Twenty people are currently detained in inhuman and degrading conditions in Lukavica foreigners’ camp, close to Sarajevo. Detainees include Albanians, Egyptians, Syrians, Palestinians, Algerians as well as one Kosovar and one Turk.
According to many sources, foreigners arrested in Bosnia and then held in detention centres are mostly released after a few days when the authorities are unable to send them back to their country of origin. However, people from Arab countries are detained longer: three to six months, if not more. The reason: they are accused of being linked with terrorist activities, even if there is no serious proof they are in their file. Some of them have lived in Bosnia-&-Herzegovina for many years; others have been arrested at the border, and sent to Lukavica.
No information related to their detention and the according procedure has been provided to them. They are sometimes given documents from the court, but, as one of the detainees reported it to Migreurop: « to sign or not is the same, we don’t understand what’s written on it ». They were not given access to a judge nor were they provided any counselling assistance; it’s difficult for them to access a doctor or a translator. Some did ask for asylum but it seems that their request has been ignored.
This partly accounts for eight detainees (four Palestinians, two Algerians and two Tunisians) being on hunger strike for now 28 days, since 28th December, 2010. Weak, some of them being sick, they have no contact with the outside world. This demonstration of despair has been preceded by two other hunger strikes in 2010. In both cases, promises by the centre’s authorities that detention conditions would improve were not kept. Detainees who witnessed to Migreurop of their situation are also complaining of being victims of violence (punching, kicking, and beating with truncheons). One of the prisoners reported he had been beaten by a policeman working in the centre, and had many ribs broken. Some are slapped for merely asking a question to a guard. Many foreigners, who were arrested at the Montenegro-Bosnia & Herzegovina border, told they had been ripped off and that policemen stole their mobile phones and money as well as personal belongings.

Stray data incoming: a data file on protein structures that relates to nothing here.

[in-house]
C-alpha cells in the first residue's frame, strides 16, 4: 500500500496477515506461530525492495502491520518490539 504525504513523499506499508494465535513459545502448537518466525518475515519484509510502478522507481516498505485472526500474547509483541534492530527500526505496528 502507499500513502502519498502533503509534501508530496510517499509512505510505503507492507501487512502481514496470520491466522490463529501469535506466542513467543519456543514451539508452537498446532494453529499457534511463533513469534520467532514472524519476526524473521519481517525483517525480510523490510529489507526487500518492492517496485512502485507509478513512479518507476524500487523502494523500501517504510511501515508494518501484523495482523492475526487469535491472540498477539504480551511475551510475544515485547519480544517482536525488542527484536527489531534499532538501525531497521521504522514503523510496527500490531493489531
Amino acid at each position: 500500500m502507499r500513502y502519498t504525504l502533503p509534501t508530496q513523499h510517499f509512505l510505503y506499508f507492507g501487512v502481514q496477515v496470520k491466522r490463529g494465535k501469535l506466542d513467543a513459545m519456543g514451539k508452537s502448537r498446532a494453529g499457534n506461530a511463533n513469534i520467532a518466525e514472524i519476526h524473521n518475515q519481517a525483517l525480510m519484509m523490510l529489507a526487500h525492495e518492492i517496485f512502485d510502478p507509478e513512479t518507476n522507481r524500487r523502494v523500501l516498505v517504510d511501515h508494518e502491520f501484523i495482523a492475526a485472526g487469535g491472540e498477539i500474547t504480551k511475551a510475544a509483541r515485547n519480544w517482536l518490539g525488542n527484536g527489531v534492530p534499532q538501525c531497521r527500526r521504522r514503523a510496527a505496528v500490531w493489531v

Inaugurated in 2008, Lukavica foreigners’ camp has been financed by the European Union and is a typical example of how the latter externalises its migration policy. The stability pact in south-eastern Europe, initiated in 1999, lays a large emphasis on border controls. Bosnia-&-Herzegovina, which citizens have recently been exempted from visa to enter the EU, is one of the subcontracting partners controlling the Union’s external borders and thereby serving the latter’s interests. No attention is however paid on how this strategy is implemented.
Like in Ukraine, like in Turkey, like in Libya, migrants and asylum seekers are the first victims of this give-and-take policy.
Migreurop is asking the Bosnian authorities, whose country is a signatory to the international Convention on the protection of the rights of all migrant workers and members of their families, to stop the violation of the rights of Lukavica detainees as promptly as possible. The right to appeal against detention, to be provided assistance and to access a translator, to ask for asylum, and to the respect of one’s physical integrity are especially jeopardized.
Migreurop is, moreover, calling on European authorities to acknowledge their responsibility in their externalisation policy, and to ensure that the human rights principles the Union and its members States are committed to are respected in countries where migratory controls are outsourced. Migreurop recalls its opposition to the administrative detention of migrants and to the criminalization of immigration which both lead to the violation of fundamental rights .
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